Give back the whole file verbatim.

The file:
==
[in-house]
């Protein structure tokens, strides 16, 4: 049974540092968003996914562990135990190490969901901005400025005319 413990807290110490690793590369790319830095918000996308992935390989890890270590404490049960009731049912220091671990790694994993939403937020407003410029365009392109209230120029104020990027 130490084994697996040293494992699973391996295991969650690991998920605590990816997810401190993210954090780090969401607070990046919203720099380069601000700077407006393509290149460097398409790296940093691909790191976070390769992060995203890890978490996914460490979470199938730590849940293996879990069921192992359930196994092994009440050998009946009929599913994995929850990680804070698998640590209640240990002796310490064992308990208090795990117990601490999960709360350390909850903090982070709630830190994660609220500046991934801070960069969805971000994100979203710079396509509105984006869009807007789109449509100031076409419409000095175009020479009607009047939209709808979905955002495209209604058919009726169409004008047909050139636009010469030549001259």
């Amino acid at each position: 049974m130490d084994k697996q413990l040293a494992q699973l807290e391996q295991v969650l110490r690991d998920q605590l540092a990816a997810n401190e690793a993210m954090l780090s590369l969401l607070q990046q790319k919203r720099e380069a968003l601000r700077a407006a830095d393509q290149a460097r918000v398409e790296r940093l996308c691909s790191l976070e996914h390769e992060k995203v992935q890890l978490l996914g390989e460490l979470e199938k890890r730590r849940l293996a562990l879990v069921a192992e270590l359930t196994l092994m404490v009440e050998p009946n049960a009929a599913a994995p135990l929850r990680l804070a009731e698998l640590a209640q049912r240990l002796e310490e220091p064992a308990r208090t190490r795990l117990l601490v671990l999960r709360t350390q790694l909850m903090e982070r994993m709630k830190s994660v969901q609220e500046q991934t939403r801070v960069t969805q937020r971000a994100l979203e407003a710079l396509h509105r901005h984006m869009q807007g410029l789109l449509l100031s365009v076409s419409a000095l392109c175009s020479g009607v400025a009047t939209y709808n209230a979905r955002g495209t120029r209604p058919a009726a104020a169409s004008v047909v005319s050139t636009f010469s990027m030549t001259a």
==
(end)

[in-house]
């Protein structure tokens, strides 16, 4: 049974540092968003996914562990135990190490969901901005400025005319 413990807290110490690793590369790319830095918000996308992935390989890890270590404490049960009731049912220091671990790694994993939403937020407003410029365009392109209230120029104020990027 130490084994697996040293494992699973391996295991969650690991998920605590990816997810401190993210954090780090969401607070990046919203720099380069601000700077407006393509290149460097398409790296940093691909790191976070390769992060995203890890978490996914460490979470199938730590849940293996879990069921192992359930196994092994009440050998009946009929599913994995929850990680804070698998640590209640240990002796310490064992308990208090795990117990601490999960709360350390909850903090982070709630830190994660609220500046991934801070960069969805971000994100979203710079396509509105984006869009807007789109449509100031076409419409000095175009020479009607009047939209709808979905955002495209209604058919009726169409004008047909050139636009010469030549001259």
């Amino acid at each position: 049974m130490d084994k697996q413990l040293a494992q699973l807290e391996q295991v969650l110490r690991d998920q605590l540092a990816a997810n401190e690793a993210m954090l780090s590369l969401l607070q990046q790319k919203r720099e380069a968003l601000r700077a407006a830095d393509q290149a460097r918000v398409e790296r940093l996308c691909s790191l976070e996914h390769e992060k995203v992935q890890l978490l996914g390989e460490l979470e199938k890890r730590r849940l293996a562990l879990v069921a192992e270590l359930t196994l092994m404490v009440e050998p009946n049960a009929a599913a994995p135990l929850r990680l804070a009731e698998l640590a209640q049912r240990l002796e310490e220091p064992a308990r208090t190490r795990l117990l601490v671990l999960r709360t350390q790694l909850m903090e982070r994993m709630k830190s994660v969901q609220e500046q991934t939403r801070v960069t969805q937020r971000a994100l979203e407003a710079l396509h509105r901005h984006m869009q807007g410029l789109l449509l100031s365009v076409s419409a000095l392109c175009s020479g009607v400025a009047t939209y709808n209230a979905r955002g495209t120029r209604p058919a009726a104020a169409s004008v047909v005319s050139t636009f010469s990027m030549t001259a």